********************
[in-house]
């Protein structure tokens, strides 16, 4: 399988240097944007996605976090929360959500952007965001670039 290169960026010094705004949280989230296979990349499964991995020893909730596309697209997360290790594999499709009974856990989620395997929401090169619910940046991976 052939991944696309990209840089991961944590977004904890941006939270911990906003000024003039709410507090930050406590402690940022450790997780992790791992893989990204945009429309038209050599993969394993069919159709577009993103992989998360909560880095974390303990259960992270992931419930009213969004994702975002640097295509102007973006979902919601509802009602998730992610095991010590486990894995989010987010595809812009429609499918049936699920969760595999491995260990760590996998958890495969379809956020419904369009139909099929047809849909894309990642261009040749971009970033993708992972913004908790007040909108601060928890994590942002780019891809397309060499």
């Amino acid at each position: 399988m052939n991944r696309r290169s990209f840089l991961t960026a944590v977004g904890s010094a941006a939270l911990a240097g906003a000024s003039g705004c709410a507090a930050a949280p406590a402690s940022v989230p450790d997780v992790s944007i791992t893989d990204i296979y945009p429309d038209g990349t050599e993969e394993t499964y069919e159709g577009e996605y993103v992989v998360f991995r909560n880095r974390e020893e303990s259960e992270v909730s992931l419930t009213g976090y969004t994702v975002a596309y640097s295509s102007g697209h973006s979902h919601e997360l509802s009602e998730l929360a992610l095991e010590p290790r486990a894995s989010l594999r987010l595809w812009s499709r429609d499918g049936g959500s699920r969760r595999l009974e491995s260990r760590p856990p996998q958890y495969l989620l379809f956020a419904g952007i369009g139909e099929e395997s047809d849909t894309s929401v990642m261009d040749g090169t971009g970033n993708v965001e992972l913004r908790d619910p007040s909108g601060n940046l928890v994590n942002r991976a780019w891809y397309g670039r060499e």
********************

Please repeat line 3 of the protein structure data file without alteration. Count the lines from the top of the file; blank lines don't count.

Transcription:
């Amino acid at each position: 399988m052939n991944r696309r290169s990209f840089l991961t960026a944590v977004g904890s010094a941006a939270l911990a240097g906003a000024s003039g705004c709410a507090a930050a949280p406590a402690s940022v989230p450790d997780v992790s944007i791992t893989d990204i296979y945009p429309d038209g990349t050599e993969e394993t499964y069919e159709g577009e996605y993103v992989v998360f991995r909560n880095r974390e020893e303990s259960e992270v909730s992931l419930t009213g976090y969004t994702v975002a596309y640097s295509s102007g697209h973006s979902h919601e997360l509802s009602e998730l929360a992610l095991e010590p290790r486990a894995s989010l594999r987010l595809w812009s499709r429609d499918g049936g959500s699920r969760r595999l009974e491995s260990r760590p856990p996998q958890y495969l989620l379809f956020a419904g952007i369009g139909e099929e395997s047809d849909t894309s929401v990642m261009d040749g090169t971009g970033n993708v965001e992972l913004r908790d619910p007040s909108g601060n940046l928890v994590n942002r991976a780019w891809y397309g670039r060499e």